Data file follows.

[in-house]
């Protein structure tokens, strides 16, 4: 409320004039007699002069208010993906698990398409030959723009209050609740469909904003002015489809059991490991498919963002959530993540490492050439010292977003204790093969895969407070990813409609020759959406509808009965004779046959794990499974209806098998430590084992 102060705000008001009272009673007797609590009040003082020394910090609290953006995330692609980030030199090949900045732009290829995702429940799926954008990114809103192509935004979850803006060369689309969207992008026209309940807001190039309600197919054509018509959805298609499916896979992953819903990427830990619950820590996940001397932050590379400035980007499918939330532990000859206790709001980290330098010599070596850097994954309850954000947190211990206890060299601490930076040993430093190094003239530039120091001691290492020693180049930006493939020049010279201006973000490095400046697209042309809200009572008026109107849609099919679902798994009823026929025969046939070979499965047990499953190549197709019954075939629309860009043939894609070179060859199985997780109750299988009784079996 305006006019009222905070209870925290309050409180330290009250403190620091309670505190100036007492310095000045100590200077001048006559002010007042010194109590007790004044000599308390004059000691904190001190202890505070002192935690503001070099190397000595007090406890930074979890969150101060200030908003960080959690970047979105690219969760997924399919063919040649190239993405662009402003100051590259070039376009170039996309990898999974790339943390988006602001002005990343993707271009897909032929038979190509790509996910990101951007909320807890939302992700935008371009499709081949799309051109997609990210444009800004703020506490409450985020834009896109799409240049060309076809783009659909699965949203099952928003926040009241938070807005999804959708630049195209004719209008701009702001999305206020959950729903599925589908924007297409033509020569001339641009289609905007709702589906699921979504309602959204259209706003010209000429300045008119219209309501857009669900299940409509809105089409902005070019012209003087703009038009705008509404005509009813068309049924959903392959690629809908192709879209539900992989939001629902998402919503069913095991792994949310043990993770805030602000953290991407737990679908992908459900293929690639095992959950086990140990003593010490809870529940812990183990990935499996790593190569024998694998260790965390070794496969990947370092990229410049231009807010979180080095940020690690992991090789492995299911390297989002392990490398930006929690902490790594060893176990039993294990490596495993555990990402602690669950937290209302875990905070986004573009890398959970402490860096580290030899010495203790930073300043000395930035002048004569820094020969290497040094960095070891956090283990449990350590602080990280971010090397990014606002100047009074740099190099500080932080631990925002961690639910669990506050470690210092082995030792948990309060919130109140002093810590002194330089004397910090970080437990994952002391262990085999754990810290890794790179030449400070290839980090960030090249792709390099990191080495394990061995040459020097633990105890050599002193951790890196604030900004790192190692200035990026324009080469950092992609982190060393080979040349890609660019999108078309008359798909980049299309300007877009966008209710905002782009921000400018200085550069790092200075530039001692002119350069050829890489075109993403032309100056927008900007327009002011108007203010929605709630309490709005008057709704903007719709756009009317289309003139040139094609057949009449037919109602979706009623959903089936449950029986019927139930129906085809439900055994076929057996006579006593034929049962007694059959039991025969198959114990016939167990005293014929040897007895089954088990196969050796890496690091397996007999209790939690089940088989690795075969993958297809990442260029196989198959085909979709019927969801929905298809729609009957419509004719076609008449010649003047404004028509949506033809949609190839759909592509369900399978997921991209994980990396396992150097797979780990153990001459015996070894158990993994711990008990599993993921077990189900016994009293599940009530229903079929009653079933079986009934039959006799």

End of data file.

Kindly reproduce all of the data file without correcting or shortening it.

[in-house]
């Protein structure tokens, strides 16, 4: 409320004039007699002069208010993906698990398409030959723009209050609740469909904003002015489809059991490991498919963002959530993540490492050439010292977003204790093969895969407070990813409609020759959406509808009965004779046959794990499974209806098998430590084992 102060705000008001009272009673007797609590009040003082020394910090609290953006995330692609980030030199090949900045732009290829995702429940799926954008990114809103192509935004979850803006060369689309969207992008026209309940807001190039309600197919054509018509959805298609499916896979992953819903990427830990619950820590996940001397932050590379400035980007499918939330532990000859206790709001980290330098010599070596850097994954309850954000947190211990206890060299601490930076040993430093190094003239530039120091001691290492020693180049930006493939020049010279201006973000490095400046697209042309809200009572008026109107849609099919679902798994009823026929025969046939070979499965047990499953190549197709019954075939629309860009043939894609070179060859199985997780109750299988009784079996 305006006019009222905070209870925290309050409180330290009250403190620091309670505190100036007492310095000045100590200077001048006559002010007042010194109590007790004044000599308390004059000691904190001190202890505070002192935690503001070099190397000595007090406890930074979890969150101060200030908003960080959690970047979105690219969760997924399919063919040649190239993405662009402003100051590259070039376009170039996309990898999974790339943390988006602001002005990343993707271009897909032929038979190509790509996910990101951007909320807890939302992700935008371009499709081949799309051109997609990210444009800004703020506490409450985020834009896109799409240049060309076809783009659909699965949203099952928003926040009241938070807005999804959708630049195209004719209008701009702001999305206020959950729903599925589908924007297409033509020569001339641009289609905007709702589906699921979504309602959204259209706003010209000429300045008119219209309501857009669900299940409509809105089409902005070019012209003087703009038009705008509404005509009813068309049924959903392959690629809908192709879209539900992989939001629902998402919503069913095991792994949310043990993770805030602000953290991407737990679908992908459900293929690639095992959950086990140990003593010490809870529940812990183990990935499996790593190569024998694998260790965390070794496969990947370092990229410049231009807010979180080095940020690690992991090789492995299911390297989002392990490398930006929690902490790594060893176990039993294990490596495993555990990402602690669950937290209302875990905070986004573009890398959970402490860096580290030899010495203790930073300043000395930035002048004569820094020969290497040094960095070891956090283990449990350590602080990280971010090397990014606002100047009074740099190099500080932080631990925002961690639910669990506050470690210092082995030792948990309060919130109140002093810590002194330089004397910090970080437990994952002391262990085999754990810290890794790179030449400070290839980090960030090249792709390099990191080495394990061995040459020097633990105890050599002193951790890196604030900004790192190692200035990026324009080469950092992609982190060393080979040349890609660019999108078309008359798909980049299309300007877009966008209710905002782009921000400018200085550069790092200075530039001692002119350069050829890489075109993403032309100056927008900007327009002011108007203010929605709630309490709005008057709704903007719709756009009317289309003139040139094609057949009449037919109602979706009623959903089936449950029986019927139930129906085809439900055994076929057996006579006593034929049962007694059959039991025969198959114990016939167990005293014929040897007895089954088990196969050796890496690091397996007999209790939690089940088989690795075969993958297809990442260029196989198959085909979709019927969801929905298809729609009957419509004719076609008449010649003047404004028509949506033809949609190839759909592509369900399978997921991209994980990396396992150097797979780990153990001459015996070894158990993994711990008990599993993921077990189900016994009293599940009530229903079929009653079933079986009934039959006799």